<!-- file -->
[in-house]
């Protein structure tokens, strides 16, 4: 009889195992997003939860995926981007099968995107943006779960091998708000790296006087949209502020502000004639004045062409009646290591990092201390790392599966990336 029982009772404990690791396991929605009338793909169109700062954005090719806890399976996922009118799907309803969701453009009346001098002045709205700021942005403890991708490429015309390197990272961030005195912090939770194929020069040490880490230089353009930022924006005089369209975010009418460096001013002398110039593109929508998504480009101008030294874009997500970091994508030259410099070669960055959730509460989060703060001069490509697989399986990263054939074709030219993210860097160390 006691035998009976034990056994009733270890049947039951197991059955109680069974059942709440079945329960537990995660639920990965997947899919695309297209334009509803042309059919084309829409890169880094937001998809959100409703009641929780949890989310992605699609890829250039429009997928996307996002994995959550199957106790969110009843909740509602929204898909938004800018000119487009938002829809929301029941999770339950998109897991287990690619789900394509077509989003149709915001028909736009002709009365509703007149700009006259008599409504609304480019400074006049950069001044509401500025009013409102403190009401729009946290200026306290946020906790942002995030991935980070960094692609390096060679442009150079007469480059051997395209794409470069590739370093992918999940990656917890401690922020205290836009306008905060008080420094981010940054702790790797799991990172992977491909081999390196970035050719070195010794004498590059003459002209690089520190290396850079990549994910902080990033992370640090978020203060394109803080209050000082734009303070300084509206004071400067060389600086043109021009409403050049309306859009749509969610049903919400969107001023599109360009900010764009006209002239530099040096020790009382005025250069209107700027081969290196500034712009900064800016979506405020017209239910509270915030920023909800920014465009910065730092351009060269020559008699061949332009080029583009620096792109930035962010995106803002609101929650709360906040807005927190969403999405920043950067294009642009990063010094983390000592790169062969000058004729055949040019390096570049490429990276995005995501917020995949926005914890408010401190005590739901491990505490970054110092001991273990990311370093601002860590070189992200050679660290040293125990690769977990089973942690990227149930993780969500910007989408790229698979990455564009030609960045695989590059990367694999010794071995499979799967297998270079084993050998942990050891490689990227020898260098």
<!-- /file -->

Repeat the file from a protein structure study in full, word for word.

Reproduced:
[in-house]
């Protein structure tokens, strides 16, 4: 009889195992997003939860995926981007099968995107943006779960091998708000790296006087949209502020502000004639004045062409009646290591990092201390790392599966990336 029982009772404990690791396991929605009338793909169109700062954005090719806890399976996922009118799907309803969701453009009346001098002045709205700021942005403890991708490429015309390197990272961030005195912090939770194929020069040490880490230089353009930022924006005089369209975010009418460096001013002398110039593109929508998504480009101008030294874009997500970091994508030259410099070669960055959730509460989060703060001069490509697989399986990263054939074709030219993210860097160390 006691035998009976034990056994009733270890049947039951197991059955109680069974059942709440079945329960537990995660639920990965997947899919695309297209334009509803042309059919084309829409890169880094937001998809959100409703009641929780949890989310992605699609890829250039429009997928996307996002994995959550199957106790969110009843909740509602929204898909938004800018000119487009938002829809929301029941999770339950998109897991287990690619789900394509077509989003149709915001028909736009002709009365509703007149700009006259008599409504609304480019400074006049950069001044509401500025009013409102403190009401729009946290200026306290946020906790942002995030991935980070960094692609390096060679442009150079007469480059051997395209794409470069590739370093992918999940990656917890401690922020205290836009306008905060008080420094981010940054702790790797799991990172992977491909081999390196970035050719070195010794004498590059003459002209690089520190290396850079990549994910902080990033992370640090978020203060394109803080209050000082734009303070300084509206004071400067060389600086043109021009409403050049309306859009749509969610049903919400969107001023599109360009900010764009006209002239530099040096020790009382005025250069209107700027081969290196500034712009900064800016979506405020017209239910509270915030920023909800920014465009910065730092351009060269020559008699061949332009080029583009620096792109930035962010995106803002609101929650709360906040807005927190969403999405920043950067294009642009990063010094983390000592790169062969000058004729055949040019390096570049490429990276995005995501917020995949926005914890408010401190005590739901491990505490970054110092001991273990990311370093601002860590070189992200050679660290040293125990690769977990089973942690990227149930993780969500910007989408790229698979990455564009030609960045695989590059990367694999010794071995499979799967297998270079084993050998942990050891490689990227020898260098």